Unfortunately alpacas are one of the most highly susceptible species to FE, more so than sheep, cattle and deer, and the most common clinical sign is sudden death.

Diagnosis is by clinical signs, blood test or post mortem.

There is no treatment, the liver damage is permanent, although remaining liver cells may increase in size to help overcome the deficit in liver function.

Prevention is the best way.

  1.  Monitor spores by spore counting during danger periods. Remembering the spore levels deemed to be safe for other classes of stock are probably not safe for alpacas. Long term consumption of low levels of spores may be just as damaging as short term high levels.
  2. Fungicide spraying of the pasture is effective in killing the fungus, but not the spores, and can give protection for up to 8 weeks depending on the product used and application rates.
  3. Remove animals from toxic pasture and feed supplementary feed during the danger period.
  4. Zinc salts are effective in reducing liver damage by interfering with the enzyme pathway that produces the damage. Alpacas are not big consumers of water, so treatment of troughs with zinc sulphate is ineffective, plus the zinc sulphate is not very palatable. Zinc oxide can be provided in capsule form [Time Capsules] to sheep and cattle but the coating appears to be rapidly broken down by alpacas so it is ineffective.  Zinc oxide can therefore be drenched every 3 to 4 days or more easily the zinc oxide can be added to the feed with molasses to disguise the taste.

 

Clostridial Disease
  • Clostridial diseases affect most domesticated animals, with diseases such as enterotoxaemia, botulism, tetanus, blackleg and malignant oedema. Fortunately vaccination gives good protection.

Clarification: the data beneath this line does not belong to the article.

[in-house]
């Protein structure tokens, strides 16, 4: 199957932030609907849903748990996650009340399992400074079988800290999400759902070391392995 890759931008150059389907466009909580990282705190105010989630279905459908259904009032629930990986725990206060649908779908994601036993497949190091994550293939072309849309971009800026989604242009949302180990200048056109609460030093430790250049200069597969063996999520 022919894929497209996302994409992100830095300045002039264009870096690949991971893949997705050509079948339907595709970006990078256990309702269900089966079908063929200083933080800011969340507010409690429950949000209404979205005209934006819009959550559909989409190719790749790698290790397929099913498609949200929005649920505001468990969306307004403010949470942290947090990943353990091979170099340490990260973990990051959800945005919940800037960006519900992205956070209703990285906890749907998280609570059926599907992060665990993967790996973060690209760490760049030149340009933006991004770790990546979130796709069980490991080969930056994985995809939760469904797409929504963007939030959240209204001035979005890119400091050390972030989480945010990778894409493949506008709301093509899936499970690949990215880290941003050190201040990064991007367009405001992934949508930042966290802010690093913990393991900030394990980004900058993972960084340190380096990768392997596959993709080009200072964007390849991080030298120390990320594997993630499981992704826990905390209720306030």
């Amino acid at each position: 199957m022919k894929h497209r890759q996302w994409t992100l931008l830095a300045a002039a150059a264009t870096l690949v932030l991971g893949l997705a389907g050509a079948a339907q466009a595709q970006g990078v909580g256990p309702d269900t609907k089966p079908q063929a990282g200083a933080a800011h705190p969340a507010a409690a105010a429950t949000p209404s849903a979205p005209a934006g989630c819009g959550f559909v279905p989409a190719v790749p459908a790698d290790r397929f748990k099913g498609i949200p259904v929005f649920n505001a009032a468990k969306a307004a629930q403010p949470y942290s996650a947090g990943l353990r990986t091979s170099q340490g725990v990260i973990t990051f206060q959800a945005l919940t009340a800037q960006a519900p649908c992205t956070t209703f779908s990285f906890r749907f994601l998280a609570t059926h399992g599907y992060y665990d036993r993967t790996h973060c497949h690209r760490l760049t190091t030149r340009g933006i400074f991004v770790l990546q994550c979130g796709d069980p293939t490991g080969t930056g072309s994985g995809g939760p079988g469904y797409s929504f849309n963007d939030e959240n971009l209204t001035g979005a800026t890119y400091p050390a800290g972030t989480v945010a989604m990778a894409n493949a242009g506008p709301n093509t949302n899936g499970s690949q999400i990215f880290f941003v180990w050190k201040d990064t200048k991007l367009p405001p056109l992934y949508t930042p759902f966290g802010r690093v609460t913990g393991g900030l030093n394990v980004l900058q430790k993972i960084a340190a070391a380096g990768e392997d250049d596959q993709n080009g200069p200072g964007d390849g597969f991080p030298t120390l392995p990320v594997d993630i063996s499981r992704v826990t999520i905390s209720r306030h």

• Few clostridial infections have been reported in alpacas but use of a clostridial vaccine is advised. There are no vaccines (or medicines and worm drenches for that matter) specifically developed for alpacas in this country, so any useage is off label.  However their efficacy in other domestic animals is high in preventing disease, and so they are being routinely used in alpacas.
  • In the absence of any other information, I would recommend vaccination of pregnant dams at least 2 months prior to due date of giving birth, followed by a booster shot 3 to 4 weeks later.
  • The immune system of the cria lacks maturity and may not respond to vaccination at an early age, however it may be prudent to vaccinate in the first month of life and again a month later and at weaning.
Leptospirosis
  • This disease is widespread in farm animals but has so far not been reported in alpacas.
Mycobacterial Disease
  • A family of organisms seen worldwide, that cause diseases such as TB and Johnes disease that usually develop slowly.
  • There are only rare reports of natural cases of TB in alpacas in South America, so they do not appear to be particularly susceptible.